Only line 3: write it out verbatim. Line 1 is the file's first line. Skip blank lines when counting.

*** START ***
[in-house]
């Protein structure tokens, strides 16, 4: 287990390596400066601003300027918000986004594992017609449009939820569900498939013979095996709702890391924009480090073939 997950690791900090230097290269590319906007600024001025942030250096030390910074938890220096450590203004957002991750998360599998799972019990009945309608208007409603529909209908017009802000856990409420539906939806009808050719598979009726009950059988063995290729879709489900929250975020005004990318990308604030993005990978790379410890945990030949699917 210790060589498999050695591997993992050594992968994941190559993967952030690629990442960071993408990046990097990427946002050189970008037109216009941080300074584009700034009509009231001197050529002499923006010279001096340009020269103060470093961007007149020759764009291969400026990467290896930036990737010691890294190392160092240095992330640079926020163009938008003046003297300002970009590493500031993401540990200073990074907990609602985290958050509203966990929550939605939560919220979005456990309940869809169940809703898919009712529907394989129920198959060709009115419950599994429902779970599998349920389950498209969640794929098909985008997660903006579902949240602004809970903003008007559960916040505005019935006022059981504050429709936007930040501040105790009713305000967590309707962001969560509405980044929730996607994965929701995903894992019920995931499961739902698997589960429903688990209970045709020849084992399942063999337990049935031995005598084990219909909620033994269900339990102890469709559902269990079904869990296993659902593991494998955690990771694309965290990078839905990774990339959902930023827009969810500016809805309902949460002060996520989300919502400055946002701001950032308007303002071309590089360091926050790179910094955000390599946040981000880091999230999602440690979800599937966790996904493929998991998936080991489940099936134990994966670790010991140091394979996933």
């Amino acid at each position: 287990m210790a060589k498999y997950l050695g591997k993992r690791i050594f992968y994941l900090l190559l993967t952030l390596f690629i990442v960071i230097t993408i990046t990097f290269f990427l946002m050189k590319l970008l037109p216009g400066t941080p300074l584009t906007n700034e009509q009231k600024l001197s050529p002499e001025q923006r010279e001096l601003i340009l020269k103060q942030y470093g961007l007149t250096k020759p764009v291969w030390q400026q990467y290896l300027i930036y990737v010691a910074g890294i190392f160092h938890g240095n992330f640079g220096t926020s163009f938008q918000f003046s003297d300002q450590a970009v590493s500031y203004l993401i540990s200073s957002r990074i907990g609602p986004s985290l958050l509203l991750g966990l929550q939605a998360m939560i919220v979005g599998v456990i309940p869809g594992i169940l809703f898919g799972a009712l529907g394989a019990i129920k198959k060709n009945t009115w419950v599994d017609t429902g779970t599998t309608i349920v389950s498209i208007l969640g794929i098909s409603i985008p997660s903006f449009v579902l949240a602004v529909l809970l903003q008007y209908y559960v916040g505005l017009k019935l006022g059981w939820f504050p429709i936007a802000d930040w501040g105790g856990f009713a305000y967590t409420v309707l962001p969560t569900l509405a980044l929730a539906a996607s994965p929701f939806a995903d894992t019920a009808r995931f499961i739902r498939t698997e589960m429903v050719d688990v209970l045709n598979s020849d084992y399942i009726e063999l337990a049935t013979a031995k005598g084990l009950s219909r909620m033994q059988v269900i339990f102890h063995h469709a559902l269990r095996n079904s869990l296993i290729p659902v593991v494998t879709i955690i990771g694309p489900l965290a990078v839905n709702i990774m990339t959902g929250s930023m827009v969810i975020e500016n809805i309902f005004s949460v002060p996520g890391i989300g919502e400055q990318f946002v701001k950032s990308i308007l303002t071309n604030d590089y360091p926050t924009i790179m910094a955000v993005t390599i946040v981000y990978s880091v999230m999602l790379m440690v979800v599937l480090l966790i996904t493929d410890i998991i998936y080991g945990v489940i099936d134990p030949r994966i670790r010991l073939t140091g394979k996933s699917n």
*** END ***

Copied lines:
């Amino acid at each position: 287990m210790a060589k498999y997950l050695g591997k993992r690791i050594f992968y994941l900090l190559l993967t952030l390596f690629i990442v960071i230097t993408i990046t990097f290269f990427l946002m050189k590319l970008l037109p216009g400066t941080p300074l584009t906007n700034e009509q009231k600024l001197s050529p002499e001025q923006r010279e001096l601003i340009l020269k103060q942030y470093g961007l007149t250096k020759p764009v291969w030390q400026q990467y290896l300027i930036y990737v010691a910074g890294i190392f160092h938890g240095n992330f640079g220096t926020s163009f938008q918000f003046s003297d300002q450590a970009v590493s500031y203004l993401i540990s200073s957002r990074i907990g609602p986004s985290l958050l509203l991750g966990l929550q939605a998360m939560i919220v979005g599998v456990i309940p869809g594992i169940l809703f898919g799972a009712l529907g394989a019990i129920k198959k060709n009945t009115w419950v599994d017609t429902g779970t599998t309608i349920v389950s498209i208007l969640g794929i098909s409603i985008p997660s903006f449009v579902l949240a602004v529909l809970l903003q008007y209908y559960v916040g505005l017009k019935l006022g059981w939820f504050p429709i936007a802000d930040w501040g105790g856990f009713a305000y967590t409420v309707l962001p969560t569900l509405a980044l929730a539906a996607s994965p929701f939806a995903d894992t019920a009808r995931f499961i739902r498939t698997e589960m429903v050719d688990v209970l045709n598979s020849d084992y399942i009726e063999l337990a049935t013979a031995k005598g084990l009950s219909r909620m033994q059988v269900i339990f102890h063995h469709a559902l269990r095996n079904s869990l296993i290729p659902v593991v494998t879709i955690i990771g694309p489900l965290a990078v839905n709702i990774m990339t959902g929250s930023m827009v969810i975020e500016n809805i309902f005004s949460v002060p996520g890391i989300g919502e400055q990318f946002v701001k950032s990308i308007l303002t071309n604030d590089y360091p926050t924009i790179m910094a955000v993005t390599i946040v981000y990978s880091v999230m999602l790379m440690v979800v599937l480090l966790i996904t493929d410890i998991i998936y080991g945990v489940i099936d134990p030949r994966i670790r010991l073939t140091g394979k996933s699917n």